The first thing to remember in analyzing Alaska is that every man, woman and child who resides there is in the energy business, thanks to a state oil tax-funded special investment fund that pays an average of $1,000 annually to every resident.
And the second truism is that engineering, technology and economics are only part of the answer to this bigger-than-life state’s energy future; politics and private investment decisions will make or break that future. It is a future at a crossroads in 2014.
To understand where Alaska is going with its still-rich natural resources requires understanding where the state has been, not just since its oil production peaked at the 2.1 MMbpd level in 1988 but particularly the last 10 years, during which throughput in the 800-mile North Slope to Valdez Trans Alaska Pipeline System (TAPS) has declined by 6-8% annually, taking volumes on average down to the 590,000 bpd level in 2011 and much lower in 2013.
Steadily rising oil prices during the past 10 years have allowed for increasing revenues from oil due to the Alaska’s Clear and Equitable Share (ACES) law, despite declining total production each year going through TAPS. From the industry’s viewpoint, however, ACES has discouraged new producers from investing in the North Slope and the pipeline decline has become precipitous.
Typically, oil contributes about 90% of Alaska’s state revenues. (There is no state income tax on individuals and no state sales tax.) For the most recent fiscal year, 2012-13, oil accounted for 92% of the revenues.
“For every direct job at an oil and gas company, there are nine more jobs generated in the state, and no other industry in the state has that kind of multiplier effect,” said Kara Moriarty, executive director of the Alaska Oil and Gas Association. “Economists estimate that our economy would be half the size it is today without oil/gas. So, the bottom line is that we fuel the economy here; we’re the backbone of the economic foundation in the state.”
Residents and policymakers for years have been debating how new oil and gas can be pulled out of Alaska and what the economically viable life is for TAPS, not to mention the longevity of its physical infrastructure. The latest culmination of the debate is a new state law – the “More Alaska Production (MAP) Act,” or SB 21 – passed in 2013, but facing a statewide referendum in August when Alaska voters will decide whether to keep the new law or go back to ACES.
Intertwined with this are a host of issues and sub-issues related to both oil and natural gas, the future of energy jobs in the state and the viability of the state’s annual operating budget. So far, Gov. Sean Parnell has led the move to ease the tax burden on the oil and gas industry to stimulate more production and actually help it to grow, adding energy infrastructure and state revenues.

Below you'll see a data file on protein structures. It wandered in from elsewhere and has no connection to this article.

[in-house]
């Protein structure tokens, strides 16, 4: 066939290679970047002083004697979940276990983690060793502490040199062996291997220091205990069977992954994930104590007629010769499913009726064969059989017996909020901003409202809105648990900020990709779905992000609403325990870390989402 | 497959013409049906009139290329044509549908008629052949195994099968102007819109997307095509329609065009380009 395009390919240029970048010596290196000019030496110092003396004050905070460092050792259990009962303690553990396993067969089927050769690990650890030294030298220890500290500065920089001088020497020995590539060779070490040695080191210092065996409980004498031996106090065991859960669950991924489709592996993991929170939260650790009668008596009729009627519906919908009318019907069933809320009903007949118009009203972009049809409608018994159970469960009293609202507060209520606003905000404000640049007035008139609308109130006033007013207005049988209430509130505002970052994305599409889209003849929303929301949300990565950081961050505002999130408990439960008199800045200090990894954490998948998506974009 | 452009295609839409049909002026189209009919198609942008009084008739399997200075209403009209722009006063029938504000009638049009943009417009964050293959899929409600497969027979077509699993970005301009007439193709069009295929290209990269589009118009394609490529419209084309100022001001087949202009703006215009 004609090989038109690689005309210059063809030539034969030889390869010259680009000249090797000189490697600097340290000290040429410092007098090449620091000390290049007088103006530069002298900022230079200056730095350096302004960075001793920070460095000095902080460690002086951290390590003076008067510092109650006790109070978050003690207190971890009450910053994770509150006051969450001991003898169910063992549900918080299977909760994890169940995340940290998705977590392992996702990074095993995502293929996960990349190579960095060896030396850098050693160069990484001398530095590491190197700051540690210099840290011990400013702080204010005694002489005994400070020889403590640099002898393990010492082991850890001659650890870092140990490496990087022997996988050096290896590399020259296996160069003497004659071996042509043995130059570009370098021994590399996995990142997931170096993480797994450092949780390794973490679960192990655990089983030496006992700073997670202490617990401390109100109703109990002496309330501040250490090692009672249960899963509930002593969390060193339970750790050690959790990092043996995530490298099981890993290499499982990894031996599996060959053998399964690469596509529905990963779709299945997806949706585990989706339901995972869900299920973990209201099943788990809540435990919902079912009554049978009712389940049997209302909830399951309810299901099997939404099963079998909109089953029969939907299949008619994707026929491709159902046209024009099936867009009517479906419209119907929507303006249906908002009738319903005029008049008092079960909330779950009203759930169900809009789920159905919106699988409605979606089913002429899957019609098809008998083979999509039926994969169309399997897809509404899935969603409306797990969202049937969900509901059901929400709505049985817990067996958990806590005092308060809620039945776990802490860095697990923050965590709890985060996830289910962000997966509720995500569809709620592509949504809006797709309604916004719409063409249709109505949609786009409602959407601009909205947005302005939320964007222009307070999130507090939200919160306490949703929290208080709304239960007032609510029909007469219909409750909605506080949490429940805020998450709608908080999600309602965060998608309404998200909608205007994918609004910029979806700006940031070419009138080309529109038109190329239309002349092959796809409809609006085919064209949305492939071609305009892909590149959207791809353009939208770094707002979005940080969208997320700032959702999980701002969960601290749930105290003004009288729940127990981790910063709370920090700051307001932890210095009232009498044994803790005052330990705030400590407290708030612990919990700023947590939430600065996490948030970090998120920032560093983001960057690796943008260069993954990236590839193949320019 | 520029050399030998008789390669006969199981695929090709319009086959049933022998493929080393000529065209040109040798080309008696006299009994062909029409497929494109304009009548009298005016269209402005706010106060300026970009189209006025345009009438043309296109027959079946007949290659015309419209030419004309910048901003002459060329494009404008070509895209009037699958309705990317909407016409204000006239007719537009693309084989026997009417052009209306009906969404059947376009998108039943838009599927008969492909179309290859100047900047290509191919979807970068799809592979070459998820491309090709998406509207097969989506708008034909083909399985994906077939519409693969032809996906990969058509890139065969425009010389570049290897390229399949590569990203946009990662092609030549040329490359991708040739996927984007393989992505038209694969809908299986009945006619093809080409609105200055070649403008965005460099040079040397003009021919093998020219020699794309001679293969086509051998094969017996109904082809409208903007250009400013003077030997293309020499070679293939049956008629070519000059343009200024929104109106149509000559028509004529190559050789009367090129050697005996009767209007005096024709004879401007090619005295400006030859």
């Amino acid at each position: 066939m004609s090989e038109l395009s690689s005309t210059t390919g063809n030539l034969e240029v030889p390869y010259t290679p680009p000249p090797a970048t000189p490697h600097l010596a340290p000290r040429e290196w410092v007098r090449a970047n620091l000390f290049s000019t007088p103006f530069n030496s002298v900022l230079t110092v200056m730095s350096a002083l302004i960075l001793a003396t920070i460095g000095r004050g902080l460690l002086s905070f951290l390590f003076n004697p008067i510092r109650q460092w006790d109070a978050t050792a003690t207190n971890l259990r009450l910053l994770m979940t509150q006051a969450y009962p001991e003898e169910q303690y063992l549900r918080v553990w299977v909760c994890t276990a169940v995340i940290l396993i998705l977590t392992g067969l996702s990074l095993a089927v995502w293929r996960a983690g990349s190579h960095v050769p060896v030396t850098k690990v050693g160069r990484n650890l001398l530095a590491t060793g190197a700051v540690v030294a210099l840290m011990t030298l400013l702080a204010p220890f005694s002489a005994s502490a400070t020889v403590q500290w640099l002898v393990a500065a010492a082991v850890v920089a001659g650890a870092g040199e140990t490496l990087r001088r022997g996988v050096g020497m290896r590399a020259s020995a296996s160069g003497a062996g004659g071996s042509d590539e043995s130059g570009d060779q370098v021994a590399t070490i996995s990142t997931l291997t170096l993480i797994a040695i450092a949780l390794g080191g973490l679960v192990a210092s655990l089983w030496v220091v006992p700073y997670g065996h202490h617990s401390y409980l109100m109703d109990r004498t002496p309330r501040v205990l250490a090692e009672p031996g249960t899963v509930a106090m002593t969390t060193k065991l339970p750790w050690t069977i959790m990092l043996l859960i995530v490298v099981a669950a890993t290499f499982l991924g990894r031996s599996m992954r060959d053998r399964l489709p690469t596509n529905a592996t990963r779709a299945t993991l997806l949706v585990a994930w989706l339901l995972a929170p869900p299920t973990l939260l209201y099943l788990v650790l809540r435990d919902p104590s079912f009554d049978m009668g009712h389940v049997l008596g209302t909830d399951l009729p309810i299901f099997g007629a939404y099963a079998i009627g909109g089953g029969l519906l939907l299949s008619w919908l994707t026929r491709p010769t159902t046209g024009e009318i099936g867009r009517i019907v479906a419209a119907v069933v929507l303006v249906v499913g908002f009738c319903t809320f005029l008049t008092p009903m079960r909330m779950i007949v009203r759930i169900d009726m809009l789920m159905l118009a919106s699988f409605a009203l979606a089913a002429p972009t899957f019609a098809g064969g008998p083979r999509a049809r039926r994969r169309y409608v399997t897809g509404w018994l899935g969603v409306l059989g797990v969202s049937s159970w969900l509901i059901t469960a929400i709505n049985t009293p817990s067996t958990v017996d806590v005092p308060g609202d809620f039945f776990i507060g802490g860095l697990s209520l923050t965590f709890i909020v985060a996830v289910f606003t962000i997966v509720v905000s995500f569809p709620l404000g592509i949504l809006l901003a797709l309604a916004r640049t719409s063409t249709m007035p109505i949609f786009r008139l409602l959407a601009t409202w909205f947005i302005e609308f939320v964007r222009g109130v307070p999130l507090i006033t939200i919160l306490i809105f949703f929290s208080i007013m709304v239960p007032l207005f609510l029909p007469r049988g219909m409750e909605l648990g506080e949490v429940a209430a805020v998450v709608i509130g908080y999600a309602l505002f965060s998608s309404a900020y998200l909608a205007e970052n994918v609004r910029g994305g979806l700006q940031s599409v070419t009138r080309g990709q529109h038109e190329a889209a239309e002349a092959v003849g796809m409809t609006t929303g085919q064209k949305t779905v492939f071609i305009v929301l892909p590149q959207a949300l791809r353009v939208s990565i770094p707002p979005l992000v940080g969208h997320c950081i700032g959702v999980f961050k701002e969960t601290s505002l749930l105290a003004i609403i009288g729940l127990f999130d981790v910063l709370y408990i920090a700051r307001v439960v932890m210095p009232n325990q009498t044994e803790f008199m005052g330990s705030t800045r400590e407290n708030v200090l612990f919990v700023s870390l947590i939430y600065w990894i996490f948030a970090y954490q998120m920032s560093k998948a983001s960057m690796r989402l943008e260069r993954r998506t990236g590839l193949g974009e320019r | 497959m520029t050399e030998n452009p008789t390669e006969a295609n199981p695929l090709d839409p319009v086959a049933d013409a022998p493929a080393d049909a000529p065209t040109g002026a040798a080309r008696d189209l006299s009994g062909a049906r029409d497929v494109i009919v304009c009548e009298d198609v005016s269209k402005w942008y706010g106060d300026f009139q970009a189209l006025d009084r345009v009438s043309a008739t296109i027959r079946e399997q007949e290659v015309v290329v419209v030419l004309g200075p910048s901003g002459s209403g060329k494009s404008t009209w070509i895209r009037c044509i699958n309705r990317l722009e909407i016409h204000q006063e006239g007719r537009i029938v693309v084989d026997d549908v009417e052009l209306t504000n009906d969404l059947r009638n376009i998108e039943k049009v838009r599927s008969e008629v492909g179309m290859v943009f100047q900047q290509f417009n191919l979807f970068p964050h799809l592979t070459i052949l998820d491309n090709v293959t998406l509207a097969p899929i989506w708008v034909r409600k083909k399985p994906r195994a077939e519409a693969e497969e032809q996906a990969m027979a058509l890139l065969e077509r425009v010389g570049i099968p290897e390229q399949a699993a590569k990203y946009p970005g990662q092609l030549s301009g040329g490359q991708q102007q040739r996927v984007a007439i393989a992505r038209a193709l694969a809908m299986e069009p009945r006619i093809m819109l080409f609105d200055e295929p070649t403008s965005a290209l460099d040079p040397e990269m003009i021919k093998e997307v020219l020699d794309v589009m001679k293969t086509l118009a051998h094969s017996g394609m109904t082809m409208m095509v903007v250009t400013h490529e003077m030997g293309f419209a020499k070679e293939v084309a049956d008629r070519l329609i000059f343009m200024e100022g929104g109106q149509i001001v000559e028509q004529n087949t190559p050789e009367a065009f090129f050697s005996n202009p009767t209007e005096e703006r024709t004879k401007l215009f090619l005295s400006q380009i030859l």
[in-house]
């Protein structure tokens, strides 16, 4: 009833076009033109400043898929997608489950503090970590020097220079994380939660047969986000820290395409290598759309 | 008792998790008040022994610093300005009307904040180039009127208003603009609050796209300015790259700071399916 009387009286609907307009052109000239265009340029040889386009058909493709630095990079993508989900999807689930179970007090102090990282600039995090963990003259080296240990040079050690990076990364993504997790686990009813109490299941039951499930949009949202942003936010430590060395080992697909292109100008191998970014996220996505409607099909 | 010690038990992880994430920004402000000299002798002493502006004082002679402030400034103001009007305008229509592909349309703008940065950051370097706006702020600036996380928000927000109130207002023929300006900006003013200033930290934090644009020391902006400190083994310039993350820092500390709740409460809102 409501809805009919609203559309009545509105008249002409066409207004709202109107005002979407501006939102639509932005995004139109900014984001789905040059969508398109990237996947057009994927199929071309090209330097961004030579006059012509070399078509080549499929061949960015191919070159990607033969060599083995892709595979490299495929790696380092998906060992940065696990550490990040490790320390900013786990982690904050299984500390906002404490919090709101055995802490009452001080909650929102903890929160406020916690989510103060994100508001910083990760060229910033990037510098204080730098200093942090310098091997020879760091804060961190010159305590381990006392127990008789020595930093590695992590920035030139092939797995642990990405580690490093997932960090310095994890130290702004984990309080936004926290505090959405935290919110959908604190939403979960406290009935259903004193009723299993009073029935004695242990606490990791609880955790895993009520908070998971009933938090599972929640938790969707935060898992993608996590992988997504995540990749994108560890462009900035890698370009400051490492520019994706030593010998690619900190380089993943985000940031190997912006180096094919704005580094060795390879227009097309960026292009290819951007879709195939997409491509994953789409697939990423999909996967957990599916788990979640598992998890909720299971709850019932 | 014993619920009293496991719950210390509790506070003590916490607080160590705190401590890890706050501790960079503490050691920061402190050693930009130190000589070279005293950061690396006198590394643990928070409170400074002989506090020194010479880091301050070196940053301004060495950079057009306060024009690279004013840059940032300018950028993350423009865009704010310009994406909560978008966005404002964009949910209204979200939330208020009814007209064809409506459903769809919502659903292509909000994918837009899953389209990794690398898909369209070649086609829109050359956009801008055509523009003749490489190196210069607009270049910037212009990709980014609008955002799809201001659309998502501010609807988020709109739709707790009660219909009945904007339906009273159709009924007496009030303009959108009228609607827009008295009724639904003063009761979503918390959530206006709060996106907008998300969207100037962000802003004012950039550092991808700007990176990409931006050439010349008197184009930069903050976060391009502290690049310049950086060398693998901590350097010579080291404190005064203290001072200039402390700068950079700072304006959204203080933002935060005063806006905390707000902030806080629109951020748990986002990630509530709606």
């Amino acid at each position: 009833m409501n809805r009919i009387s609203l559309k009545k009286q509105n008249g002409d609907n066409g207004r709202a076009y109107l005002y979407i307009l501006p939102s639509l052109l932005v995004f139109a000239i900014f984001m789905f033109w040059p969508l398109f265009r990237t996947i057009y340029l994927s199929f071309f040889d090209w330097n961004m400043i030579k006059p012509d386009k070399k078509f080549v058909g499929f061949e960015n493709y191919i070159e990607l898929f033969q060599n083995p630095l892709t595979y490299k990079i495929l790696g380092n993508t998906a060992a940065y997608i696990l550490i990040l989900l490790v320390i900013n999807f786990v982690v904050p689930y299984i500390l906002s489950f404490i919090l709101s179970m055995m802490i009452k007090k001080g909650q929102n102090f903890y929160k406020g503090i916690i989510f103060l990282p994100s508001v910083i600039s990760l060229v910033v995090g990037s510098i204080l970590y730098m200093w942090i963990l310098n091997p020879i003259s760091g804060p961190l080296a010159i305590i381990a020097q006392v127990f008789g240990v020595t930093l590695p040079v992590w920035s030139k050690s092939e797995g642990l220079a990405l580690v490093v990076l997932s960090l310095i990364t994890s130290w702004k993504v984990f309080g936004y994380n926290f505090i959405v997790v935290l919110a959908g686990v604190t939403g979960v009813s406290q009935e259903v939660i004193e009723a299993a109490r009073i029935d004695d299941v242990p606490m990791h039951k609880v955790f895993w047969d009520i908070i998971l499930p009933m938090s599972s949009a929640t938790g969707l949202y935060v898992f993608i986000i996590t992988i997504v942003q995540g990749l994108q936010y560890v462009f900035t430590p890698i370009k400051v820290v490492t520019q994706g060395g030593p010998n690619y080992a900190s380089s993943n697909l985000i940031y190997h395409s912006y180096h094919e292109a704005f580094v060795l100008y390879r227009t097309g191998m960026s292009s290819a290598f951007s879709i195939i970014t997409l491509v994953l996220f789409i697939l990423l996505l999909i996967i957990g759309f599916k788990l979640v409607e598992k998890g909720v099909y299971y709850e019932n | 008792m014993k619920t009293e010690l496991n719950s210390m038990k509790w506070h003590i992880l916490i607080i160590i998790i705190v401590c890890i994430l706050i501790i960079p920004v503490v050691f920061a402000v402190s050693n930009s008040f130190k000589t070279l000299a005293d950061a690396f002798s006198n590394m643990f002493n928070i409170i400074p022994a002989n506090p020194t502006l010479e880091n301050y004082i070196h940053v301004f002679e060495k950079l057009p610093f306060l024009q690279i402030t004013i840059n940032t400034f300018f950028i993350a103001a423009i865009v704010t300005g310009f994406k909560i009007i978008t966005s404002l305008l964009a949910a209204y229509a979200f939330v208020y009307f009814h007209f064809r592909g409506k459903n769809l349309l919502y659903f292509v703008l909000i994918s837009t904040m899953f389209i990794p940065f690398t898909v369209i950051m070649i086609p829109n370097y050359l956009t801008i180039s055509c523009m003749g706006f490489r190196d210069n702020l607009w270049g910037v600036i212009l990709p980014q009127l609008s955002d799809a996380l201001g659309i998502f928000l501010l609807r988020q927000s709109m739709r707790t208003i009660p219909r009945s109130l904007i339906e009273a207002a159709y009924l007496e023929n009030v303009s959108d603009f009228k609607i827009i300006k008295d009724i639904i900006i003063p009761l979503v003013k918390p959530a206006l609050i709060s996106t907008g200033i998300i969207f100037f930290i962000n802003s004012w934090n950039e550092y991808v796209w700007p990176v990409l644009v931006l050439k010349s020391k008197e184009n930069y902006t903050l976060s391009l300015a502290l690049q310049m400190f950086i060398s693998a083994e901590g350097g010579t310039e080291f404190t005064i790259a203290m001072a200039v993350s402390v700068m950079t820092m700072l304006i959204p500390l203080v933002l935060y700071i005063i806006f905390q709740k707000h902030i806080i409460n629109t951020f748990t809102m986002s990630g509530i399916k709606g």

According to Mark Myers, vice chancellor for research at the University of Alaska, Fairbanks and a former head of the U.S. Geologic Society (USGS), advocates for SB 21 argue the state has to take the cuts in order to provide more incentives to step up production. Meanwhile, opponents say the added production the measure will incent won’t produce enough added revenues to make up for the cuts.
“Those are sort of the end points in the arguments,” Myers said.
At the end of 2013, Parnell, a strong backer of SB 21, seized on the 2014 investment plans by major Alaska oil and gas producers and TAPS owners as a positive sign that the new law was working. BP plc promised an additional $1 billion in investment in the next five years, and ConocoPhillips plans to raise its capital expenditures (capex) in the state by more than 50% in 2014.
“[This] announcement is further proof that the MAP Act is working,” Parnell said. “Billions of dollars in new investment have been announced since I signed the MAP Act into law, and it’s helping to keep Alaska’s businesses and workers busy as they go after new oil production. Alaska is on track for more oil in the pipeline and more opportunities for future generations.”
Parnell also was signaling the fact that in a gubernatorial election primary this year SB 21 is going to be an issue that will command debate on the state’s energy future, which until recently was viewed as in decline. Alaska, since 2011, has fallen to the fourth-largest oil producing state, having been passed by upstart North Dakota, which is now No. 2 behind Texas, and rebounding California.
“In a state as large as ours, with lands as large as ours, it is a little bit embarrassing that states like North Dakota and California have overtaken us in oil production,” said Joe Balash, commissioner in the Alaska Department of Natural Resource (DNR) and a bullish advocate for major multibillion-dollar natural gas and oil projects. Balash said he envisions Alaska a decade from now restoring the TAPS oil flows to the 1 MMbpd level and billions of cubic feet of natural gas being exported from the state to the energy-hungry Asian nations in the Far East.
Balash said he thinks a sort of “wounded pride” among Alaskan leaders in the past couple of years helped draw support for Parnell’s SB 21 as a means of turning around TAPS and the state’s perceived energy decline, although some earlier incentives by state lawmakers on natural gas supplies in the Cook Inlet already have brought about a resurgence of exploration and production (E&P) in that area. This prompted ConocoPhillips to file for a federal permit to resume exports of liquefied natural gas (LNG) to Japan after a several-year suspension of those exports from the nearly 50-year-old LNG facilities on the Kenai Peninsula in the south.
In late 2011, an Alaska Superior Court judge, Sharon Gleason, assigned a $9.25 billion value on TAPS for tax purposes and determined that the oil pipeline had at least another 50 years of life as part of a 2009 case for which there are appeals pending in the Alaska Supreme Court. At the end of 2013, there was no sign the state’s high court would act anytime soon.